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Photos and Videos: Eye Candy Celebrating the London's Underground's 150 Anniversary

Wednesday, January 09, 2013

On January 9, 2013, the world's first underground journey took place in London.

A lithograph of Baker Street Station on Metropolitan Railway (Image courtesy of London Transport Museum)

According to the London Transport Museum:

The original Underground line was built and financed by the Metropolitan Railway, a private company which had been formed in 1854 to undertake the project to link the mainline stations at Paddington, Euston and King’s Cross with the City centre business district to the east.

Travelling on the new railway was a novelty that thousands of Londoners were eager to experience and on the first day of public service – long queues formed at every station. The line was a huge success with 26,000 passengers using the railway each day in the first six months.

A view of the platform at the Victoria station (Image courtesy of London Transport Museum)

 

In 1969, Queen Elizabeth opened a section of the Victoria Line and actually took the controls. According to press reports, it was her second time riding the Tube.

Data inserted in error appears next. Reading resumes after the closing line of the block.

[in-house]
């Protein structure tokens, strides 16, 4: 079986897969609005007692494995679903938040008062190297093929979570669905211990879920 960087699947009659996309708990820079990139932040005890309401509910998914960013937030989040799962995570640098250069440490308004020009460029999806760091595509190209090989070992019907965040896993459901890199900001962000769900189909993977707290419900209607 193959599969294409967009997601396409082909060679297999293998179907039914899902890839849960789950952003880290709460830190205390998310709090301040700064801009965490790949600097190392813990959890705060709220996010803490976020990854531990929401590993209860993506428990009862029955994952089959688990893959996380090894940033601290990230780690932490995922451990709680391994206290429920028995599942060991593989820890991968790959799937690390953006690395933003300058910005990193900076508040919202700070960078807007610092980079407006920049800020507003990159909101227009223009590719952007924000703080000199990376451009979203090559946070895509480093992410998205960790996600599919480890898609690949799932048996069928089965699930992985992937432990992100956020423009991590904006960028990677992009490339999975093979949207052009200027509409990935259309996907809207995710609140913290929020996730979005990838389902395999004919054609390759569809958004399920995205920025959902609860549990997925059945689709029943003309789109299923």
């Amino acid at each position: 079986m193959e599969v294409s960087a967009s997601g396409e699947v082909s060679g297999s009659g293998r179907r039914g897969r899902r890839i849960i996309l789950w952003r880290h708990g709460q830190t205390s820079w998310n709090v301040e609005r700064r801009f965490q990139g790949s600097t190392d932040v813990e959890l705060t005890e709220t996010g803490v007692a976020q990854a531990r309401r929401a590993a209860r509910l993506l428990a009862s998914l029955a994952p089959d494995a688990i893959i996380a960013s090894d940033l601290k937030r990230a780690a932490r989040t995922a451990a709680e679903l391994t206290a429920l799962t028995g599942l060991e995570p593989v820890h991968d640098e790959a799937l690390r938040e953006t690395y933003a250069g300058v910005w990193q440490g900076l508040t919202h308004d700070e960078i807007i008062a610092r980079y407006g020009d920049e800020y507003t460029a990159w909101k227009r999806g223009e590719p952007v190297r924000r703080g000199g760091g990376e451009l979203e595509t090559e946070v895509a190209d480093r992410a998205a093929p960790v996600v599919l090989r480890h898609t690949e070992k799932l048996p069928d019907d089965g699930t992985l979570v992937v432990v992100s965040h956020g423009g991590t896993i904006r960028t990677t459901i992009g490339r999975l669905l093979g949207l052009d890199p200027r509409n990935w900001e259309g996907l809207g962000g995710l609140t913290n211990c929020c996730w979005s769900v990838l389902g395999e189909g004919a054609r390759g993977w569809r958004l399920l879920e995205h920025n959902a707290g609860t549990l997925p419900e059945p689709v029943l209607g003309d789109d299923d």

(Image courtesy of London Transport Museum)

 

But she didn't just ride. The queen apparently also took the controls.

 

Carriage 353 was a  four-wheeled first class carriage built in 1892.  Amazingly, it had been "relegated to use as a garden shed." Check out a video of its history -- and restoration process -- below.

Metropolitan Carriage 353, pausing between test runs at Quorn Station (image courtesy of London Transport Museum)

 

Here's what the interior of a 1938 car looked like:

 (Image courtesy of London's Transport Museum)

 

 

To celebrate the 150th anniversary, Google UK blessed its site with an Underground-themed Doodle.

Google Doodle

 

Today, Transport for London estimates around 3.5 million journeys are made on the network each day, across 11 lines serving 270 stations.

 

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Transportation Nation

London Olympics: Pink Means Go (SLIDESHOW)

Tuesday, July 31, 2012

London's transportation network has survived the first workday of the Olympic Games -- and, according to one transit user, is well organized. And colorful.

WNYC's Kathleen Ehrlich is in London this week, so we've tasked her to be TN's official Olympic transport correspondent. (Vacation time be damned!) She shared with us her impressions of the first weekday of the Games. "The system is crowded, but holding up," she says.

View a slideshow of photos from the London Olympics (all photos by Steven Z. Ehrlich)